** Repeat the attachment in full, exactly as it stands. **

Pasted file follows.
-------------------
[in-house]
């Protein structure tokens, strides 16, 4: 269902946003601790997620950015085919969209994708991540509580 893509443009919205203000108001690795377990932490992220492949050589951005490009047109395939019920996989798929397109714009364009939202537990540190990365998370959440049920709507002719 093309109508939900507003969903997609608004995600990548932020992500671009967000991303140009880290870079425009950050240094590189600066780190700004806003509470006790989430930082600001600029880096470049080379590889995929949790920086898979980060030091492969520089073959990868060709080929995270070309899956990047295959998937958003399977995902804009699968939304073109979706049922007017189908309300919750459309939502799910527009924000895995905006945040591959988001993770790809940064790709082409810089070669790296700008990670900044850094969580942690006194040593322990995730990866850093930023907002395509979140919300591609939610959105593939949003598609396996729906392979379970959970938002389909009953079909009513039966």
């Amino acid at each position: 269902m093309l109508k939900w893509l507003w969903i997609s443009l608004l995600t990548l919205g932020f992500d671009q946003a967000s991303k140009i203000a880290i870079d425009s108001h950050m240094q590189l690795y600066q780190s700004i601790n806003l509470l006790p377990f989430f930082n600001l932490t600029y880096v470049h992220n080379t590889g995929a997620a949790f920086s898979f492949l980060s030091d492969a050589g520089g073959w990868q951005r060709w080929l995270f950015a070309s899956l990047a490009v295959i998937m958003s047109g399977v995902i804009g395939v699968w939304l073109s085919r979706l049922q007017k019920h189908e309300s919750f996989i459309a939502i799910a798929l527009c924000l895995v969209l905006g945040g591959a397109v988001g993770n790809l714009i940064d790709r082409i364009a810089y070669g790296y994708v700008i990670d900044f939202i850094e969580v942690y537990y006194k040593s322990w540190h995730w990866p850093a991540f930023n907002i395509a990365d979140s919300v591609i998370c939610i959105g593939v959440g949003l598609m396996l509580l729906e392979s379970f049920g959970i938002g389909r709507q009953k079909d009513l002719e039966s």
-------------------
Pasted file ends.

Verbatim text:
[in-house]
């Protein structure tokens, strides 16, 4: 269902946003601790997620950015085919969209994708991540509580 893509443009919205203000108001690795377990932490992220492949050589951005490009047109395939019920996989798929397109714009364009939202537990540190990365998370959440049920709507002719 093309109508939900507003969903997609608004995600990548932020992500671009967000991303140009880290870079425009950050240094590189600066780190700004806003509470006790989430930082600001600029880096470049080379590889995929949790920086898979980060030091492969520089073959990868060709080929995270070309899956990047295959998937958003399977995902804009699968939304073109979706049922007017189908309300919750459309939502799910527009924000895995905006945040591959988001993770790809940064790709082409810089070669790296700008990670900044850094969580942690006194040593322990995730990866850093930023907002395509979140919300591609939610959105593939949003598609396996729906392979379970959970938002389909009953079909009513039966």
């Amino acid at each position: 269902m093309l109508k939900w893509l507003w969903i997609s443009l608004l995600t990548l919205g932020f992500d671009q946003a967000s991303k140009i203000a880290i870079d425009s108001h950050m240094q590189l690795y600066q780190s700004i601790n806003l509470l006790p377990f989430f930082n600001l932490t600029y880096v470049h992220n080379t590889g995929a997620a949790f920086s898979f492949l980060s030091d492969a050589g520089g073959w990868q951005r060709w080929l995270f950015a070309s899956l990047a490009v295959i998937m958003s047109g399977v995902i804009g395939v699968w939304l073109s085919r979706l049922q007017k019920h189908e309300s919750f996989i459309a939502i799910a798929l527009c924000l895995v969209l905006g945040g591959a397109v988001g993770n790809l714009i940064d790709r082409i364009a810089y070669g790296y994708v700008i990670d900044f939202i850094e969580v942690y537990y006194k040593s322990w540190h995730w990866p850093a991540f930023n907002i395509a990365d979140s919300v591609i998370c939610i959105g593939v959440g949003l598609m396996l509580l729906e392979s379970f049920g959970i938002g389909r709507q009953k079909d009513l002719e039966s």